One of our PADI Pros, Mollie Jakubowski has successfully written a new PADI Distinctive Specialty Course. Something that covers one element of ocean conservation, but that highlights many other important threats to the biodiversity of the coral reef ecosystem. Join us to celebrate Mollie’s success and enjoy her story!

Why Crown of Thorns Conservation?

Before I completed my PADI Open Water Course, I knew I wanted to be involved in conservation, specifically marine conservation. I have a love for all living creatures, but a special place in my heart for the ocean. I grew up near cornfields, in a city midwest of the US and I was 5 years old when I first saw the ocean. But I hated the salt water and was terrified of something so vast and endless, full of unfamiliar and potentially dangerous creatures.

As I grew up, I wanted to travel and explore. Travelling has completely changed me and how I view the world. It knocked down prejudiced views and forced me to relinquish a need for control. It opened my eyes and heart to new people and experiences. Most importantly, it connected me with the ocean. I remember surfacing from my first dive on the Great Barrier Reef and asking every single one of the PADI Divemasters how they got their jobs. I couldn’t believe someone could have a job where they got to go out on the Great Barrier Reef every day, and be at one with all the incredible sea life.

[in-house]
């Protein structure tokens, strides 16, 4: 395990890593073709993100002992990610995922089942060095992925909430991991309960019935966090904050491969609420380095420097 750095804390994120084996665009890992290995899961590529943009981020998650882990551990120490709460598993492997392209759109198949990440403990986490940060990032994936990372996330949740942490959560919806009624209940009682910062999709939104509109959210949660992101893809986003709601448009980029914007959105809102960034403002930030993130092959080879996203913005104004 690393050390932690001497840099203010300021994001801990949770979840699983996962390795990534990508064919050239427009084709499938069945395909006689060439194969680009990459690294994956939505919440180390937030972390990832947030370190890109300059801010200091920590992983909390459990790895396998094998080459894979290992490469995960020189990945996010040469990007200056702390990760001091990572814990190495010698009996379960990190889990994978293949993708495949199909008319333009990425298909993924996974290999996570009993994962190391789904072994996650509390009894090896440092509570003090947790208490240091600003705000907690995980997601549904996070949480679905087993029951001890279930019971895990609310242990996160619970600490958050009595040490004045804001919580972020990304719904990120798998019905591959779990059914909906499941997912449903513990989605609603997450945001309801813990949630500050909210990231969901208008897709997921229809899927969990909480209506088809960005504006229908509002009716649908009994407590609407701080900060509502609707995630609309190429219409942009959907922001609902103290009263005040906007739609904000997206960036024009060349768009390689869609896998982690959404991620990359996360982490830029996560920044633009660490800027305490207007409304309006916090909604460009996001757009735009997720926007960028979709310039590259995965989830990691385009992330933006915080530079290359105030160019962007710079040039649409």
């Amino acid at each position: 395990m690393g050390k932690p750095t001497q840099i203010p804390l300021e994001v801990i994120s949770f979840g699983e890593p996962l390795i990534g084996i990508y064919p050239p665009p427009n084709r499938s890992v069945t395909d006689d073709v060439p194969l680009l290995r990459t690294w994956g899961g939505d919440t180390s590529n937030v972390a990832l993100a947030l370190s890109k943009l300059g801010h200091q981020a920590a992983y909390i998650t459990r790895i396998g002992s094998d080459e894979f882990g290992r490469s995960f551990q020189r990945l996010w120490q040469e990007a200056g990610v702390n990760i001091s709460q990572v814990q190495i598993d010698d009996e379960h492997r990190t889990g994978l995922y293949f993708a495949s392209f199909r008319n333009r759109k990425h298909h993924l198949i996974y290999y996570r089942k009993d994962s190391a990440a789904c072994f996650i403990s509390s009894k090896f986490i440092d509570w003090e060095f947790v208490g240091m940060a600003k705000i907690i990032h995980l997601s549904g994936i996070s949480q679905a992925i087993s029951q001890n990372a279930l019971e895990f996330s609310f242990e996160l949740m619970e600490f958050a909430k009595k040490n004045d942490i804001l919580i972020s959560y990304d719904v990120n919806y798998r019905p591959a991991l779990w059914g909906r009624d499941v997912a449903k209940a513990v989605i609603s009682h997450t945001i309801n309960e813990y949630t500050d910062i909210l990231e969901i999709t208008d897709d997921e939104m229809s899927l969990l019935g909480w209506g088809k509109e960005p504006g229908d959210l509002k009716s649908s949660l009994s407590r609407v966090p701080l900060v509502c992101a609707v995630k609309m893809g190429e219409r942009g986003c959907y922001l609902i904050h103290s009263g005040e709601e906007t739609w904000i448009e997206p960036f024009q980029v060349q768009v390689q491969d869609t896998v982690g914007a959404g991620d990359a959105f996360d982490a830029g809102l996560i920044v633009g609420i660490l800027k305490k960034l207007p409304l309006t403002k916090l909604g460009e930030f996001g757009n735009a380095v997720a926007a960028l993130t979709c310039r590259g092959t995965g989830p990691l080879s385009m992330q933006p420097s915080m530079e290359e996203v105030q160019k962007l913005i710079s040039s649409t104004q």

A few years later, with a couple of cruise ship contracts under my belt, I was ready to make another move. I was committed to my vegan lifestyle and started to become frustrated with the way the world was going. So I started looking at options for myself. And I kept coming back to scuba diving. It fascinated and intrigued me. I could still remember the excitement and sense of peace I felt on my first dive and I wanted more of that. I did some research and reflected on what I wanted and decided this was the best option for me. As my parents say, it’s like someone sat down and said, “OK, what kind of job could we make that’s perfect for Mollie?” and created a scuba diving instructor. So, I started my journey and ended up in beautiful Mauritius